But, and this is a big but, I’ve now got formal endorsement from an industry expert that my writing is good enough to be out there. Someone who knows exactly the right publishers to approach to give me the best chance of being published. It’s often said that getting an agent can be even harder than getting a publishing contract.

(Although: this assertion is fairly retarded, considering that if this were the case, there would be no need for literary agents because everyone would be getting their own publishing deals. But I digress.)

And so. I am very excited to be working with Sophie, and I have my fingers crossed that she’ll be able to find a home for my books. In the meantime, I’ll continue to slug along on the third in the series. Because, frankly, I’m a writer, and even if I only write a paragraph a week, even if I never get published, I’m always going to be a writer.

I will end in a departure from my usual composure with an almighty WOOHOO!

Writer’s block – I haz it

And you know it must be bad when I use an intentional misspelling in the title. It’s dire straits here.

You see, my fingers are positively itching to write something. I even have a kind-of direction in my plot. There are scenes just sitting there in my head waiting to be transformed into prose. Every day this week I’ve got household chores out of the way early (or just ignored them altogether) and sat down in my couple of free hours to write.

But usually I just end up checking Facebook ad nauseum, or reading over what I’ve already written, or staring at my working synopsis and willing it to resolve itself.

The ironic thing is that the story is stalling because my main character is having trouble getting over herself and getting her A into G. Funny, that.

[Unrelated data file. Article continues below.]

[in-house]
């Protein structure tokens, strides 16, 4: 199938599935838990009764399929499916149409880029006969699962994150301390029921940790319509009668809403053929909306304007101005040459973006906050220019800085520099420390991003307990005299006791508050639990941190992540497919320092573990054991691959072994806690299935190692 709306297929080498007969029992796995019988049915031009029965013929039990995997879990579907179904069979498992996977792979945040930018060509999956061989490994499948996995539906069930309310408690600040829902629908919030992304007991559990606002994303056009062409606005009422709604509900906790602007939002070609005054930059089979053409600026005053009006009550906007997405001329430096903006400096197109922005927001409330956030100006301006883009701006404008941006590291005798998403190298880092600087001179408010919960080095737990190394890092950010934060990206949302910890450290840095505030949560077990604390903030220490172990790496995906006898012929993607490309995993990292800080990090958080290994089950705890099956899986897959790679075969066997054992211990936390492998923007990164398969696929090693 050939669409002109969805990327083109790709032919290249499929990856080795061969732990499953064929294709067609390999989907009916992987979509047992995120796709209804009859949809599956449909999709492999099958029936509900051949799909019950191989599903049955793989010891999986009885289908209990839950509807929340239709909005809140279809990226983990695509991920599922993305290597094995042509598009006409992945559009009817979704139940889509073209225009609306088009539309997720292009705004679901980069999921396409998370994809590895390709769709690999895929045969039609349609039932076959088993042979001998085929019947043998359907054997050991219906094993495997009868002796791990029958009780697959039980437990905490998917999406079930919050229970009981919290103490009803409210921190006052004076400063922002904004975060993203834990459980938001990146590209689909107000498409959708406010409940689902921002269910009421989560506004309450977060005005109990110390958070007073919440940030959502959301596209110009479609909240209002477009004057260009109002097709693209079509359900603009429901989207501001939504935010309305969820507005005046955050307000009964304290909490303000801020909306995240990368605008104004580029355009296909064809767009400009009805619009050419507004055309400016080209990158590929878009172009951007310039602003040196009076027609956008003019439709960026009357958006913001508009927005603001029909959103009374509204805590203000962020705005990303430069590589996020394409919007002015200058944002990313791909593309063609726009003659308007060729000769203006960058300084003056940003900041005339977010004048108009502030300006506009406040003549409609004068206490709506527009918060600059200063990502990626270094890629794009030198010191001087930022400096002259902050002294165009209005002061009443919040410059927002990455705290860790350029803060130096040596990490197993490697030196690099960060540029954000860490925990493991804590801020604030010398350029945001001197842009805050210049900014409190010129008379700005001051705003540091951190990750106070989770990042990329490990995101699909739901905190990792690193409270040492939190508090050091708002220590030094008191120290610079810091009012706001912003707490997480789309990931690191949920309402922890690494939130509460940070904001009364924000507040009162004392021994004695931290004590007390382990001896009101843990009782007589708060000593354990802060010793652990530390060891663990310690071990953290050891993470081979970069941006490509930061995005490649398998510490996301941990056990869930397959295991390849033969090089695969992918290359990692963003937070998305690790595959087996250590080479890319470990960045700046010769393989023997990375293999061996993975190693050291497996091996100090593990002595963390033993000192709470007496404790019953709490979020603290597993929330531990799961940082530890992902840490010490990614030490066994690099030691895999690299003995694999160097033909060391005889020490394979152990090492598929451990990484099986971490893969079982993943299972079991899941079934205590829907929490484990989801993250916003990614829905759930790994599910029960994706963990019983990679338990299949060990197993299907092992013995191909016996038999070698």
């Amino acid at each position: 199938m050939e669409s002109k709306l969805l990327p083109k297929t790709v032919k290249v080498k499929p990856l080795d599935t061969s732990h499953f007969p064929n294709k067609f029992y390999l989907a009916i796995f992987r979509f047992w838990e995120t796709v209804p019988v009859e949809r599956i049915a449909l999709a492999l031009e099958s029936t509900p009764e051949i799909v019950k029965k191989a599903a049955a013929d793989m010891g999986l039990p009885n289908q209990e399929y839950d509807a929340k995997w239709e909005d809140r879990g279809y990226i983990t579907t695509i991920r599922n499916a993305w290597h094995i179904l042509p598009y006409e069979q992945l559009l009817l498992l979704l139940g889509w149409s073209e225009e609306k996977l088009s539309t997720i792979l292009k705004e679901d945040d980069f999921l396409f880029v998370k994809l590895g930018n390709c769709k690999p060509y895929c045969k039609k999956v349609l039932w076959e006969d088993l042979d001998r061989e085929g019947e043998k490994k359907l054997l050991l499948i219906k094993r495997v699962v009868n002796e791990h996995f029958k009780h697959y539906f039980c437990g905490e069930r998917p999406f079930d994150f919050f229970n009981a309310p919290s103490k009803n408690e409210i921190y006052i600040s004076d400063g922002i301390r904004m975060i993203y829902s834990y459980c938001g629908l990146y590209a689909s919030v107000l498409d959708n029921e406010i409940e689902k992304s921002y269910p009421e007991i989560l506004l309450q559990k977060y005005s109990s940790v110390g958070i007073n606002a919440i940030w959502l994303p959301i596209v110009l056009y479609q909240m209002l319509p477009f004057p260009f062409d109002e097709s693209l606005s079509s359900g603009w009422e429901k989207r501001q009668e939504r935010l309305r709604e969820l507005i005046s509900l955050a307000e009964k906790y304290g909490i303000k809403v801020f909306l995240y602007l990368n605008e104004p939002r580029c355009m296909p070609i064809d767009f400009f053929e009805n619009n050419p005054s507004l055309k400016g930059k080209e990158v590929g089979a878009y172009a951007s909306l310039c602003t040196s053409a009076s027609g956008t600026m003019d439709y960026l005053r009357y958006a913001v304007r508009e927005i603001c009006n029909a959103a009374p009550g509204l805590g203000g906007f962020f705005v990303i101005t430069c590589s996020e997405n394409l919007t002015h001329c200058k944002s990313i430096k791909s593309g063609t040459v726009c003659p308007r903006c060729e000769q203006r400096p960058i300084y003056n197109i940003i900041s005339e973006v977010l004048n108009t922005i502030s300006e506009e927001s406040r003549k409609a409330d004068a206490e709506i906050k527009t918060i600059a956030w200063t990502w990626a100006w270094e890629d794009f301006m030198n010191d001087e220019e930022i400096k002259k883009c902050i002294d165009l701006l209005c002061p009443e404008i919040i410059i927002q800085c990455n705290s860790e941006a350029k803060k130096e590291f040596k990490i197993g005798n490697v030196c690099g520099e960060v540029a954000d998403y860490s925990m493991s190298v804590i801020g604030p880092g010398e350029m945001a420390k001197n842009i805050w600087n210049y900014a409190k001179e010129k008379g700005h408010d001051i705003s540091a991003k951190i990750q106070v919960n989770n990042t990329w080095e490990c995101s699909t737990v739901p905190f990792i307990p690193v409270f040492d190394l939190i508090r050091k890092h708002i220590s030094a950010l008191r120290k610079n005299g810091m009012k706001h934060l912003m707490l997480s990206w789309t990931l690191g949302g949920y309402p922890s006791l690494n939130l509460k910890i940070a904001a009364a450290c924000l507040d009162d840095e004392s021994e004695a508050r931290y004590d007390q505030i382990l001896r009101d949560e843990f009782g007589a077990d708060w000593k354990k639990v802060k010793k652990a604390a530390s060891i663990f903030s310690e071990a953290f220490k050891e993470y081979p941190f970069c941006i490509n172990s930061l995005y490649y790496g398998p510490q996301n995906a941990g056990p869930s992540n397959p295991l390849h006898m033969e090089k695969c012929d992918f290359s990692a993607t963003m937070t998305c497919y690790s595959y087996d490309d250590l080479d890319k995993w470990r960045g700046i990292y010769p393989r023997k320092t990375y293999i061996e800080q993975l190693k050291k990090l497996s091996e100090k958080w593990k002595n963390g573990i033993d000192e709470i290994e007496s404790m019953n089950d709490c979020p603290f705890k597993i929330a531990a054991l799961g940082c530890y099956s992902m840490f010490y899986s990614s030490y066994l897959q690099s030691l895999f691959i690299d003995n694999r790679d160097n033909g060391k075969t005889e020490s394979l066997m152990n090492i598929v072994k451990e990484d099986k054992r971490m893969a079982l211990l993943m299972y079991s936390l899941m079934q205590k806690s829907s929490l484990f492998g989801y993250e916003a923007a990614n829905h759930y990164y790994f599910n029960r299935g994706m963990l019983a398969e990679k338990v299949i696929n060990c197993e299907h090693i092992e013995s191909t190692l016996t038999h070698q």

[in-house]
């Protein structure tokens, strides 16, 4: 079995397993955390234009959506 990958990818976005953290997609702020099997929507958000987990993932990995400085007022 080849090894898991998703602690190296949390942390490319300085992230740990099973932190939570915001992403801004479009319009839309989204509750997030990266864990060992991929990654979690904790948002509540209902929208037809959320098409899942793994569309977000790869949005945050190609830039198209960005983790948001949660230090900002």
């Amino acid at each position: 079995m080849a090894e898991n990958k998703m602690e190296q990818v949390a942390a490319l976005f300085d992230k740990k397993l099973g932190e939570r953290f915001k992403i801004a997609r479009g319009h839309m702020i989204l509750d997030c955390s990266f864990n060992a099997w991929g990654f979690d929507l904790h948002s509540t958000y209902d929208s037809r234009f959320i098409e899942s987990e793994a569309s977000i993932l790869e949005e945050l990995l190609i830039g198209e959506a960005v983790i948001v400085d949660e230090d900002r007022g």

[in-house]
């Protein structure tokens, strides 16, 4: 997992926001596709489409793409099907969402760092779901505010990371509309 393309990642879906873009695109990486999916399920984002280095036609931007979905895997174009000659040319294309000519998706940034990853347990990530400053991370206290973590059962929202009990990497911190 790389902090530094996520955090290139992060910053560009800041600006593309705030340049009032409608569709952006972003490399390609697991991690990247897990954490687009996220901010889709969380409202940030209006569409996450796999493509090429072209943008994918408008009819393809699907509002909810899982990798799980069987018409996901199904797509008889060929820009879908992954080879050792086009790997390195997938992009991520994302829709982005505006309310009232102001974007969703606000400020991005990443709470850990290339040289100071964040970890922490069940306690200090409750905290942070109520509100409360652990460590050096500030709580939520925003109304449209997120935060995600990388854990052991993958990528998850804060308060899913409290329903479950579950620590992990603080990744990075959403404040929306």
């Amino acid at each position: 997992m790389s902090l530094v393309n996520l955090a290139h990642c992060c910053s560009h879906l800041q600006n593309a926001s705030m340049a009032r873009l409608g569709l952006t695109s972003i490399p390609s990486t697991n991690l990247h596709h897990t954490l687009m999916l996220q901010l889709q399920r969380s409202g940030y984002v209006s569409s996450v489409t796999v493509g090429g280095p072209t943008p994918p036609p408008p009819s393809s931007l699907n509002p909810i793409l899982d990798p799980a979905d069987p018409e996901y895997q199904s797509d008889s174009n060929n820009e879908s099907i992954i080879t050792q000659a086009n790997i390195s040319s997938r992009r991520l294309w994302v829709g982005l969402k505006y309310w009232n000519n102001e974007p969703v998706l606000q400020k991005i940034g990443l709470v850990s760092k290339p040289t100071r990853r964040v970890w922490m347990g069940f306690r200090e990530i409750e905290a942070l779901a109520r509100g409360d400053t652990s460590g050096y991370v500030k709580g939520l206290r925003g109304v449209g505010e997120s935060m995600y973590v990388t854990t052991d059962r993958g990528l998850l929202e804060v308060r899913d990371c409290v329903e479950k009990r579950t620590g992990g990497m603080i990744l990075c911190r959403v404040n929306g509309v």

It’s like when I’m at work and I have so much to do that I become paralysed and sit there panicking and doing nothing instead. I have trouble getting past the big picture and sorting through the minor details to actually get something on the page. The minor details are too hard, so instead I do nothing. Or check Facebook for the seventy-fifth time.

And I panic.

Add my imminent return to work in three weeks and you have a potent cocktail of ohshitI’mnevergoingtowriteanythingeveragain.

A year in reflection

In just over a month I will be back at work. I can scarcely believe the last year has flown by so fast, and what a year it’s been.

I have spent much of today manually migrating my blog over to this new platform, as the automatic migration was not particularly successful. Me being me, I read over every single entry before re-posting it here, and it was kind of weird to read what I’d written pre-baby: not so much weird because life is so different, but because I feel like a completely different person to what I was then.

Reading about how crazy I was about horse riding, how obsessed with writing, how fierce my ambitions following a life-changing program, and my somewhat ridiculous notion to write another manuscript on my ‘year off’, I almost had to laugh. How those passions have juxtaposed with the experiences of being a parent.

I haven’t completely abandoned these passions, but I’ve found it difficult to approach them with quite the same enthusiasm as I did in the past. I’m still riding, albeit only once a week, and it often feels like I have to drag myself there out of obligation. And while I have done some writing, so far it’s been nothing but self-indulgent claptrap lacking any kind of coherent plot.